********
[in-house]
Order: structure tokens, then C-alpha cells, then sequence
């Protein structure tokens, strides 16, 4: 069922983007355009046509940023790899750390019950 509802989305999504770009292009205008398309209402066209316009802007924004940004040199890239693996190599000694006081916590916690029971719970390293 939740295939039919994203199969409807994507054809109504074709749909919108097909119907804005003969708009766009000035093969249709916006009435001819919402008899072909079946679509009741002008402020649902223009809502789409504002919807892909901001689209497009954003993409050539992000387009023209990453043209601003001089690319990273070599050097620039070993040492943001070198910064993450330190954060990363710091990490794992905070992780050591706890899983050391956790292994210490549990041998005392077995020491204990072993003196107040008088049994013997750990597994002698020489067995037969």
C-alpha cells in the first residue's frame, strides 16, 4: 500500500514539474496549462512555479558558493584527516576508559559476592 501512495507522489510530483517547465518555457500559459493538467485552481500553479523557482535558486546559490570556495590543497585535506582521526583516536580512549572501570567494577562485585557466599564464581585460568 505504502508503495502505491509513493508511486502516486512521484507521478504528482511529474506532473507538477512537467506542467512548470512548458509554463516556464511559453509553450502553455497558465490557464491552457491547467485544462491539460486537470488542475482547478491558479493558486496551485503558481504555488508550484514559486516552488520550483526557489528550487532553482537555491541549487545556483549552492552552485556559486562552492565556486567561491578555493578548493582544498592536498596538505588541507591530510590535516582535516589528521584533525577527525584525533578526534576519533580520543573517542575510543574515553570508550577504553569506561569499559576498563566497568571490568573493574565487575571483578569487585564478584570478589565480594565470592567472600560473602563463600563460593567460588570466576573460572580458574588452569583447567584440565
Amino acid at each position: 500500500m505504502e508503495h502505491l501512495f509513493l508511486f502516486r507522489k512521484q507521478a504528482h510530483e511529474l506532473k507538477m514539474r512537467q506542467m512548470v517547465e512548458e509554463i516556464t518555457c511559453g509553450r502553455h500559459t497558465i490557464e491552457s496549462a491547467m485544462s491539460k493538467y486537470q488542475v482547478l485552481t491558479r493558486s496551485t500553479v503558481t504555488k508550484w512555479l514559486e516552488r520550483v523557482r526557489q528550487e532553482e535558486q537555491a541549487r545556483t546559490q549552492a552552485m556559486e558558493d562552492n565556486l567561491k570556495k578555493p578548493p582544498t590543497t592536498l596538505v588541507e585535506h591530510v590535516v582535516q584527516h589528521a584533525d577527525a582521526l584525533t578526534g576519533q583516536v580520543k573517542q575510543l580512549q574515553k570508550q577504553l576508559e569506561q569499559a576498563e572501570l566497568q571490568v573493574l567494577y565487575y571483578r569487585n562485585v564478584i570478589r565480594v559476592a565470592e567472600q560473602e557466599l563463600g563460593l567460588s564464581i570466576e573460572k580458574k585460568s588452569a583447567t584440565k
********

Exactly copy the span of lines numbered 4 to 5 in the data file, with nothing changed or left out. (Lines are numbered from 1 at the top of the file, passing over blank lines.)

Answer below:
C-alpha cells in the first residue's frame, strides 16, 4: 500500500514539474496549462512555479558558493584527516576508559559476592 501512495507522489510530483517547465518555457500559459493538467485552481500553479523557482535558486546559490570556495590543497585535506582521526583516536580512549572501570567494577562485585557466599564464581585460568 505504502508503495502505491509513493508511486502516486512521484507521478504528482511529474506532473507538477512537467506542467512548470512548458509554463516556464511559453509553450502553455497558465490557464491552457491547467485544462491539460486537470488542475482547478491558479493558486496551485503558481504555488508550484514559486516552488520550483526557489528550487532553482537555491541549487545556483549552492552552485556559486562552492565556486567561491578555493578548493582544498592536498596538505588541507591530510590535516582535516589528521584533525577527525584525533578526534576519533580520543573517542575510543574515553570508550577504553569506561569499559576498563566497568571490568573493574565487575571483578569487585564478584570478589565480594565470592567472600560473602563463600563460593567460588570466576573460572580458574588452569583447567584440565
Amino acid at each position: 500500500m505504502e508503495h502505491l501512495f509513493l508511486f502516486r507522489k512521484q507521478a504528482h510530483e511529474l506532473k507538477m514539474r512537467q506542467m512548470v517547465e512548458e509554463i516556464t518555457c511559453g509553450r502553455h500559459t497558465i490557464e491552457s496549462a491547467m485544462s491539460k493538467y486537470q488542475v482547478l485552481t491558479r493558486s496551485t500553479v503558481t504555488k508550484w512555479l514559486e516552488r520550483v523557482r526557489q528550487e532553482e535558486q537555491a541549487r545556483t546559490q549552492a552552485m556559486e558558493d562552492n565556486l567561491k570556495k578555493p578548493p582544498t590543497t592536498l596538505v588541507e585535506h591530510v590535516v582535516q584527516h589528521a584533525d577527525a582521526l584525533t578526534g576519533q583516536v580520543k573517542q575510543l580512549q574515553k570508550q577504553l576508559e569506561q569499559a576498563e572501570l566497568q571490568v573493574l567494577y565487575y571483578r569487585n562485585v564478584i570478589r565480594v559476592a565470592e567472600q560473602e557466599l563463600g563460593l567460588s564464581i570466576e573460572k580458574k585460568s588452569a583447567t584440565k